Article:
UK Food Insecurity and Social Eating Initiatives
Social eating initiatives are an increasingly popular way of providing meals for the public in the UK. These organisations provide a limited menu of low-cost meals prepared using food surpluses and serve meals communally to improve social inclusion. The value of these initiatives is often conceptualised critically; conjoining of food insecurity and food wastage appears to instrumentally feed customers and reduce food wastage, but in ways that are stigmatising, and which position them as passive recipients of food charity.
In this presentation, Marsha Smith from Notingham Trent and Coventry Universities, argues that group eating, or commensality, is a distinctive but largely unexplored dimension of these initiatives. From this perspective, social eating is not simply a consequence of reducing food waste or food insecurity. Instead, these initiatives are valued because they counter societal trends; such as the rise in social isolation, and the displacement of the shared mealtime. They also enable participants to actively engage and contribute to public life, and they meet the need for social bonding, pleasure and conviviality. Social eating initiatives can be understood as creating moments of commensality that shore up the structure, and enrich the fabric of, social life.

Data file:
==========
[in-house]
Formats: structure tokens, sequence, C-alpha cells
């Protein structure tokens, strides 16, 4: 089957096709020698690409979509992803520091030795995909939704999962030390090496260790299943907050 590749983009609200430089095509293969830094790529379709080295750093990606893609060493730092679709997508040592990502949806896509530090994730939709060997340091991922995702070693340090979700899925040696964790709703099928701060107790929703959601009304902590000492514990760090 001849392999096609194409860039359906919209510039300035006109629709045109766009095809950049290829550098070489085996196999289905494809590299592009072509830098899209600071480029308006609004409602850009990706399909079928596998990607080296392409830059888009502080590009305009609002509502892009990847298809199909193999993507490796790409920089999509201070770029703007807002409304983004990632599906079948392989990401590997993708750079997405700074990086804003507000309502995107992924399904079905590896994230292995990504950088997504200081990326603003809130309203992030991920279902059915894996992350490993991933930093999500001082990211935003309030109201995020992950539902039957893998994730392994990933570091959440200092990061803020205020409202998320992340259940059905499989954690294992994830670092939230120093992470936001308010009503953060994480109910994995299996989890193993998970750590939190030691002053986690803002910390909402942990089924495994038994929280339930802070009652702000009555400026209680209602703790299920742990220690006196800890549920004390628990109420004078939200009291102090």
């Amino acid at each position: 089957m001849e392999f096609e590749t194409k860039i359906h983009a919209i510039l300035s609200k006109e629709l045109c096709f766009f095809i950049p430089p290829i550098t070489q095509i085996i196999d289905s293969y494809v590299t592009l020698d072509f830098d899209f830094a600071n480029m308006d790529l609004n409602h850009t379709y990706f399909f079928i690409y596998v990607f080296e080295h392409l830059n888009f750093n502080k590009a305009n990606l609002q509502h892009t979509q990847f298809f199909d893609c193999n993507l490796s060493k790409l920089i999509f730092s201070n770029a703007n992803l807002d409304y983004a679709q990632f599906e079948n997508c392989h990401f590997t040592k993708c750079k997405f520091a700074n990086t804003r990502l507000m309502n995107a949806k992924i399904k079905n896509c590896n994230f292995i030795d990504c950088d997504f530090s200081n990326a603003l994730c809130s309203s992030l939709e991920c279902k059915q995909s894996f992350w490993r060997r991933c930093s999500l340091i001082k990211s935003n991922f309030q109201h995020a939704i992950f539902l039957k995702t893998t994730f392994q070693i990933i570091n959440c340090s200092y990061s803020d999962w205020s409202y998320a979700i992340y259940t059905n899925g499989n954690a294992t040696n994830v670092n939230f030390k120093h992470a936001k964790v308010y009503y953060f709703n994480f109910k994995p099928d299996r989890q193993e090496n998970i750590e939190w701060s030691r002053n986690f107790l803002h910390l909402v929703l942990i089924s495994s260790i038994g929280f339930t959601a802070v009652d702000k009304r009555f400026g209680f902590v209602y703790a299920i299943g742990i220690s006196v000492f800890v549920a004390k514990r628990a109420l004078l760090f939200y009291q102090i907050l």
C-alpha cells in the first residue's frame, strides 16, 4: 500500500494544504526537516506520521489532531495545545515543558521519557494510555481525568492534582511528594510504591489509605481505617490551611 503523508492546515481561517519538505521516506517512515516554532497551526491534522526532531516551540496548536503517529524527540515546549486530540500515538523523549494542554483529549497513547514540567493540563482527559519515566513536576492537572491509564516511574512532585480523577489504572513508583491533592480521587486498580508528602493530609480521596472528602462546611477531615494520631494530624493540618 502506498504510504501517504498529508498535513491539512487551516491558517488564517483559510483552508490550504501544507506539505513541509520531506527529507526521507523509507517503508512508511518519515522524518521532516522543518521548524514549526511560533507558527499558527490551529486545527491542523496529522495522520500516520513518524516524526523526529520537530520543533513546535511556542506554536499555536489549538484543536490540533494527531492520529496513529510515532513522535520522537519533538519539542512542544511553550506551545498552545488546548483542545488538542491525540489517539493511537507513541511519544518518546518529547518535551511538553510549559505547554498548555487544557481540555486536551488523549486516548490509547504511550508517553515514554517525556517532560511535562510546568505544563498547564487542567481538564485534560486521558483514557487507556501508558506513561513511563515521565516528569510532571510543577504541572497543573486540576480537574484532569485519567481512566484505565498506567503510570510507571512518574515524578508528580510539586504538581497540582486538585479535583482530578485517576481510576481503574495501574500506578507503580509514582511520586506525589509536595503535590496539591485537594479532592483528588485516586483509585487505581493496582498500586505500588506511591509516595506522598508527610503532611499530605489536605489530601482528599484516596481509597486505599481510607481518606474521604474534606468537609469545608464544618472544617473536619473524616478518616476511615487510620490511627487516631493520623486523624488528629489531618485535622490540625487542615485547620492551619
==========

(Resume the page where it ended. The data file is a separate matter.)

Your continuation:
The presentation, entitled Eating on Purpose: Understanding the emergence of social eating initiatives through the lens of commensality, emphasises the value of a ‘more than food’ approach and calls for the positioning of social eating initiatives within public policy.
About the Speaker
Marsha Smith gained ten years’ experience in award-winning community food initiatives before returning to academia to undertake a PhD in social eating. She has worked for Coventry University, the the University of York and the Future Food Beacon of Excellence at the University of Nottingham as a community researcher, and written pieces in the CURB and Future Food blogs, and submitted written evidence for a House of Lords Select Committee.
Marsha contends that public meals at mealtimes, using surplus foods, can be viewed as a response to food insecurity and food wastage but are better understood as a new form of commensality, or group eating practice. Marsha’a work around the value of social eating initiatives develops this ‘more than food’ approach.
Latest publication: https://doi.org/10.1016/j.appet.2021.105107
Moderator - Kathryn Bailey, Head of Communications, GODAN.